Poll: Israelis Appreciate America, but Obama – Not So Much

According to a new Begin-Sadat Center survey, support for a military attack on Iran dissipates if Washington does not go along with it.

AP

An overwhelming majority of the Israeli public values the country’s relations with the United States, regards Washington as a loyal ally and believes that America will come to Israel’s aid against existential threats. But only a minority says that President Obama has a positive attitude towards Israel and most Israelis believe that his policies have weakened America’s position in the Middle East.

Nonetheless, American support for a theoretical Israeli attack on Iran’s nuclear installations is apparently critical for the Israeli public: without it, the majority that would support such an attack in case of diplomatic failure turns into a minority.

These findings are part of a comprehensive poll conducted by the Begin-Sadat Center for Strategic Studies (BESA) at Bar Ilan University in advance of a two-day seminar, America’s Standing in the World: Image and Reality, that will convene in Ramat Gan on Monday.

According to the poll, conducted among a representative sample of Israeli adults, 96% of the Israeli public believe relations with the U.S. are important or very important; 74% say Washington will come to Israel’s defense at an existential “moment of truth”; and 73% believe America is a loyal ally to Israel, with 21% saying that Washington’s allegiance is only “so-so” and 5% that it is no ally at all.

52% of those polled think that the U.S. supports Israel because of the strategic partnership between the two countries; 32% ascribe it to “the political prowess of American Jews,” but only 5% to the “shared values” that politicians on both sides usually extol. Another 1% thinks that the U.S. supports Israel because of the religious beliefs of Evangelical Christians.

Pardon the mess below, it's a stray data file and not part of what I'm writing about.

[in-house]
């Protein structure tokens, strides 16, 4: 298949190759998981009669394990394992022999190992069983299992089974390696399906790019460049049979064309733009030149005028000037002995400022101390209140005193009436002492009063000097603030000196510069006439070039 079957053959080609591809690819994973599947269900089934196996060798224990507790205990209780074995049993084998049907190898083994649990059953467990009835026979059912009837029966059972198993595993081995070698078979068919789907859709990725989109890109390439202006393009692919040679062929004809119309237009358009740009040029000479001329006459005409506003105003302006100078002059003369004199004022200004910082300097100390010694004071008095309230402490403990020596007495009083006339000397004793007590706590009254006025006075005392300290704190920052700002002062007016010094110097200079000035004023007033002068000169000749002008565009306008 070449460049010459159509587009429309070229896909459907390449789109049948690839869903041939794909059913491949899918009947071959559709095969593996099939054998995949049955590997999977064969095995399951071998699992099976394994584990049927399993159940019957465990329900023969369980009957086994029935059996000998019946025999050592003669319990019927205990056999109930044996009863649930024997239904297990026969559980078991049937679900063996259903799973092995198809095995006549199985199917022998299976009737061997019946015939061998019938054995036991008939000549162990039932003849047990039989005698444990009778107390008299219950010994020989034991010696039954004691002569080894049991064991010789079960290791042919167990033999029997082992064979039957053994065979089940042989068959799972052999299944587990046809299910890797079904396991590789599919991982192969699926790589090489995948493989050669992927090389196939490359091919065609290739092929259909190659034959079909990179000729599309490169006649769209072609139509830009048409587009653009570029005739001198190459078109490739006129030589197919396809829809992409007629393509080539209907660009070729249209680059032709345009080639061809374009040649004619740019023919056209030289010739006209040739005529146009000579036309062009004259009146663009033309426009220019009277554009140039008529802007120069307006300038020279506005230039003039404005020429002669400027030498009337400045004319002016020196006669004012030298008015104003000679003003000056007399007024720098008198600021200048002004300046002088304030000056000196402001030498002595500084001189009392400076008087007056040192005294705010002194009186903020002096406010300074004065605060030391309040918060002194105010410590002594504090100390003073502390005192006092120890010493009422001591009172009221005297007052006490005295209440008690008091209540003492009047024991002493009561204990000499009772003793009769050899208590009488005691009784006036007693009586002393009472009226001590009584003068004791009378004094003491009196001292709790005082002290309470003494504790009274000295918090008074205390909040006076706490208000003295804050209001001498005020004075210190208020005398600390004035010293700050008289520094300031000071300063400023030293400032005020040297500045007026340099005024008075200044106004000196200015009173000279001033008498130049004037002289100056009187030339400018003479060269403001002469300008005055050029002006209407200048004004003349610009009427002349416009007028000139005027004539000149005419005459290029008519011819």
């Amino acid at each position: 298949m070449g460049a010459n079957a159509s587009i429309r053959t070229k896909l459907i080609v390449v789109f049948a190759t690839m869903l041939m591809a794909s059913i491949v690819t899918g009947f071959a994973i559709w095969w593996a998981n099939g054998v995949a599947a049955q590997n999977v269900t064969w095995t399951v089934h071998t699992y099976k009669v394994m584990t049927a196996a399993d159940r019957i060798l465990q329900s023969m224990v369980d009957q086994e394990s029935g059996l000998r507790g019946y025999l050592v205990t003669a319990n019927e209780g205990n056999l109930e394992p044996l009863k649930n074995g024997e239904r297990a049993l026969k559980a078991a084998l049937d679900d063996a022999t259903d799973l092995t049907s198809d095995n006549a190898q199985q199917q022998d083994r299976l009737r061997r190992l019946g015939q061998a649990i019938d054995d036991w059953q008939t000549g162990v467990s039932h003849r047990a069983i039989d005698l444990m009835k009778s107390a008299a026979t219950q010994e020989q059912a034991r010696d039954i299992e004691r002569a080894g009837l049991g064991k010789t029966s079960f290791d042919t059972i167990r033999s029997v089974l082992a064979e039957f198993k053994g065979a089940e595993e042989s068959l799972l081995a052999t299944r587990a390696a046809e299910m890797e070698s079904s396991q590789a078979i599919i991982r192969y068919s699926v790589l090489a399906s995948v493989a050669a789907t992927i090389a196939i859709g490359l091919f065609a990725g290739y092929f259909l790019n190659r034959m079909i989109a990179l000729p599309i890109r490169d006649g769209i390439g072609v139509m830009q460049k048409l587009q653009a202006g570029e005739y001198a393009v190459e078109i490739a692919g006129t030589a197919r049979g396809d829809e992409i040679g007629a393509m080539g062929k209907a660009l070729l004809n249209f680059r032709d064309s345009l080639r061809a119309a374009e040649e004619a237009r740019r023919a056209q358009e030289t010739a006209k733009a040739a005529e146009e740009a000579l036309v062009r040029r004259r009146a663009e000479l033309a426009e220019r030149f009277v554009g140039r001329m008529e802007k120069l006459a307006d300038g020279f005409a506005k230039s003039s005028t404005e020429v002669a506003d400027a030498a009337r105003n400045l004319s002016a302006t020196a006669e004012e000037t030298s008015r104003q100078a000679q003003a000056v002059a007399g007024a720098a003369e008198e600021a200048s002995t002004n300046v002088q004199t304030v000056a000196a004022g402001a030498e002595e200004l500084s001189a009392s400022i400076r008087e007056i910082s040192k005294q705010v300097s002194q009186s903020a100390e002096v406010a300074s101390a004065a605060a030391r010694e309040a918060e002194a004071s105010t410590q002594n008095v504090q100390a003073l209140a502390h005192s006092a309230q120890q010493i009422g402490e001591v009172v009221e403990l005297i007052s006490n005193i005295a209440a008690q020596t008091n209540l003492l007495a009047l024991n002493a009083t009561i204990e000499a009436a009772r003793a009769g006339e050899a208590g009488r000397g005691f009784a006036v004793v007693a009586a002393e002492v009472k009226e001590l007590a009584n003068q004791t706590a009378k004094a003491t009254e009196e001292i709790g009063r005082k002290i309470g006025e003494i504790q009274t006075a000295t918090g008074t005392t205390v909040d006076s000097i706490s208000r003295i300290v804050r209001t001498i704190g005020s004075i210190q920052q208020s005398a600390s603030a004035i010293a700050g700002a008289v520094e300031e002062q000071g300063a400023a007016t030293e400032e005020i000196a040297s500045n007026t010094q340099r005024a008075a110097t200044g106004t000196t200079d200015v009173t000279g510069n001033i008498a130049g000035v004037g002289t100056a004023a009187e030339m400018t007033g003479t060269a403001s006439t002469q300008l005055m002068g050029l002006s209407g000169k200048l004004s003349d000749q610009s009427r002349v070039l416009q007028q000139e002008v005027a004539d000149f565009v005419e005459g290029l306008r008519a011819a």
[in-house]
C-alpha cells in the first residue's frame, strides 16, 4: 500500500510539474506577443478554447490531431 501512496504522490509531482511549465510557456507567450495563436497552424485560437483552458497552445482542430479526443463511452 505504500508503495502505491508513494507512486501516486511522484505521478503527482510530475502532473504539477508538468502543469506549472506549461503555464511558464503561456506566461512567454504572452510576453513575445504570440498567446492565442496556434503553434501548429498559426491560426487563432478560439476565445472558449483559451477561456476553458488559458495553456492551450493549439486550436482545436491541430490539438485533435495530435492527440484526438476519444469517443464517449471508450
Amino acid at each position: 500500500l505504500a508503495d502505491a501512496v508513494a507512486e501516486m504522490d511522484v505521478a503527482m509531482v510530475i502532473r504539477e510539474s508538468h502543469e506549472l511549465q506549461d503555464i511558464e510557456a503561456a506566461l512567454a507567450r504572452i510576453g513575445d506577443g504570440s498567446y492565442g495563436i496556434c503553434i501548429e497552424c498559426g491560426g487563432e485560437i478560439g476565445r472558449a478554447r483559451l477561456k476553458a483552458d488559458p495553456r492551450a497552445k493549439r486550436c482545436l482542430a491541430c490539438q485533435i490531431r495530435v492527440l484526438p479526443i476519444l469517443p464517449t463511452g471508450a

44% of Israelis believe that the interests of the two countries are “identical”, 34% say that they are “more or less” the same and 20% believe that the interests are “very different.”

According to the poll, Israelis believe that 23% of American Jews feel “very close” to Israel and another 54% feel “close.” However, Israelis are less optimistic about the future: asked to predict how American Jews will feel about Israel in the future, only 18% said they would feel “very close” and 44% said “close,” a drop of 16% compared to the present.

Relations with the U.S. come in a close second behind Israel’s military power as a critical factor to Israeli security. 95% value Israel’s military, 91% close ties to Washington, 82% cite the peace agreements with Egypt and Jordan, and 80% put their trust in a security presence in the Jordan Valley. Only 62% view a peace agreement with the Palestinians as vital but a lower figure still – 48% - attaches significance to Jewish settlements in the West Bank.

Most Israelis – 64% – believe that the American position in the Middle East has gotten weaker since Obama took office, compared to only 11% who say it has gotten stronger. Only 38% believe that the current U.S. position is strong. The U.S. gets mediocre marks, at best, on its handling of Middle East challenges: 51% say Obama’s policy towards the Palestinians is bad, compared to only 17% who commend it and 30% who are neutral; the same is true, more or less, for Iran (49% good, 16% bad, 33% neutral) and ISIS (46% bad, 25% good and 26% neutral). 37% believe that Obama himself has a positive attitude towards Israel, 37% believe it’s negative and 24% view it as neutral.

Prime Minister Netanyahu, on the other hand, gets a passing grade from Israelis for his handling of relations with the U.S: 41% say he’s handled them well, 34% believe he’s handled them badly and 20% are neutral.

On Iran, 41% believe Israel should attack the country’s nuclear facilities if diplomacy fails while 37% say it shouldn’t. But if Washington objects, the numbers are reversed: only 35% support an attack under those circumstances and 42% oppose it. And it is not Iran, but terror that is considered the number one threat to Israeli security: 88% cite it as “a significant threat to Israel’s existential interests.” It is closely followed by radical Islam (79%), the Israeli-Palestinian conflict (79%) and a nuclear Iran (75%).

Finally, the demographics of the poll also reveal the uphill battle awaiting the Israeli left in the upcoming elections. Asked to describe their own political views, 22% said right-wing, 29% said center-right, 18% center, 13% center-left and only 11% as left.

Israeli Arabs comprised 13% of the polled sample of 529 adults. The maximum sampling error in the poll is plus-minus 4.5%.